Quote Originally Posted by alexa View Post
    From my own particular family members yes, and you made that personal to my own family.

    I can tell you categorically that no one among the members of my family has been involved in physical violence against 12-17 year olds.
    Not at all. My point was merely that family members in general were more likely to be involved in violent physical abuse of youth than Internet predators of some variety.

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    Re: Would you allow your 13 year old child on this forum?

    Quote Originally Posted by Agnapostate View Post
    That's the point I've been attempting to make. Your post seemed to imply that you would favor such restrictions to avoid dangers from "pedophiles" on the Internet. If I was mistaken, you'll of course understand that I presumed that you viewed the presence of dangerous Internet predators as a justification for restricting Internet usage. I necessarily disagree with that stance on the grounds of the extreme statistical rarity of Internet predation against youth.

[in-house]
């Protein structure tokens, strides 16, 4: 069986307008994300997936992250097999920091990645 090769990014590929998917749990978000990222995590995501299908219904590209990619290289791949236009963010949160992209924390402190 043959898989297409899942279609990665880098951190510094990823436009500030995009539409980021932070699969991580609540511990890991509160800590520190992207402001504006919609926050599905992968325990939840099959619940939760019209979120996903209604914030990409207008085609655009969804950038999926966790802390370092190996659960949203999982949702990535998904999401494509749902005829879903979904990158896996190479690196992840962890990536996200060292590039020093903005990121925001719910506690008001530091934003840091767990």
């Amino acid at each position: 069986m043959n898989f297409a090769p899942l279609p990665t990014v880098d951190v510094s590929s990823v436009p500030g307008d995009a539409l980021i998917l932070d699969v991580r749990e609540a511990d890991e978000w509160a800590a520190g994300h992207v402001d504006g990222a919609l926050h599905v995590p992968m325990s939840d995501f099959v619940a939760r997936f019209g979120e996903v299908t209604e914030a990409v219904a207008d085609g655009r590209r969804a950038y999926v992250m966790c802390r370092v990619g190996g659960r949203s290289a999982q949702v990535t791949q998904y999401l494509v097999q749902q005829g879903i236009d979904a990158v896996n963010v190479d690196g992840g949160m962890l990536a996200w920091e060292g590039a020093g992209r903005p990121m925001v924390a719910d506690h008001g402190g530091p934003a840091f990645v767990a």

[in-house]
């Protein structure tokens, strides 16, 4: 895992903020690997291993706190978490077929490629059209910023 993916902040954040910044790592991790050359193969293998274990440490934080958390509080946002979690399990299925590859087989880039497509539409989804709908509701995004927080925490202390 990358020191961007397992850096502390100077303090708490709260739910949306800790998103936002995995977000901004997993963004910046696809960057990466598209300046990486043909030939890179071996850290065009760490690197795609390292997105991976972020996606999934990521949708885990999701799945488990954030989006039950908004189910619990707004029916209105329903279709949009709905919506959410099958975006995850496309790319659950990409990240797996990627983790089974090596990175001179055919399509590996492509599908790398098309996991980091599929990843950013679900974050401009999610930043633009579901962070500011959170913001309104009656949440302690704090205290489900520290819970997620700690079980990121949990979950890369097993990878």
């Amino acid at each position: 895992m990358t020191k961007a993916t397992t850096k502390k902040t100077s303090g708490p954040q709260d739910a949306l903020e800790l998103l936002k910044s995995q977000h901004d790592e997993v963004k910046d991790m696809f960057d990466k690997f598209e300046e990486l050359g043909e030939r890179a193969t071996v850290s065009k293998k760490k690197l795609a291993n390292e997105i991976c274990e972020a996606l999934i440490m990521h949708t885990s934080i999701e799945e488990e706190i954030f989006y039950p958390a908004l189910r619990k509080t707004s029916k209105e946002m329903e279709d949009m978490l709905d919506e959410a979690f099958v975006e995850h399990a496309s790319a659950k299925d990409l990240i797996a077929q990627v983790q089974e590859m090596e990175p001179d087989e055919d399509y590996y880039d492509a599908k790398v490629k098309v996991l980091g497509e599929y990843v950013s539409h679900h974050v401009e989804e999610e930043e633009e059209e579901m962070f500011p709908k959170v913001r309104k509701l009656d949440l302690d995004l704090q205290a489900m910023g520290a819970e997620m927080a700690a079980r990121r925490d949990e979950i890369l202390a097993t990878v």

Then you misunderstood me. Here is part of that post.

    Quote Originally Posted by alexa View Post

    So I would make sure she was crystal clear aware of dangers and then leave it up to her to make mistakes and then come to me to discuss them
    .

    What I'm saying is safety re such people as pedophiles is paramount but that can be secured by letting your child be very aware of what is going on. The rest is a life learning experience.
    My position was that provided she knew how to keep herself safe, I would have had no problems with her having freedom of the net. As long as she knew how to keep herself safe, the rest is just a learning experience - this is also because I know she would have discussed anything she found troubling with me.

    Quote Originally Posted by Agnapostate View Post

    But that presumes that youth dependence on parents is a natural condition, and though this is dubious in the later stages of biological adulthood, it's simply decidedly untrue during adolescence. To that end, I would also not have favored the practice of a working husband placing similar restrictions on a housewife if he'd adopted the antiquated notion of their inferiority and "childishness," since that is also not a natural condition of dependence.
    Well as I said, that would not have been a problem for me but parents do have a responsibility to bring up their children as they see fit. I doubt you could do much hiding on the net for 13 year olds anyway.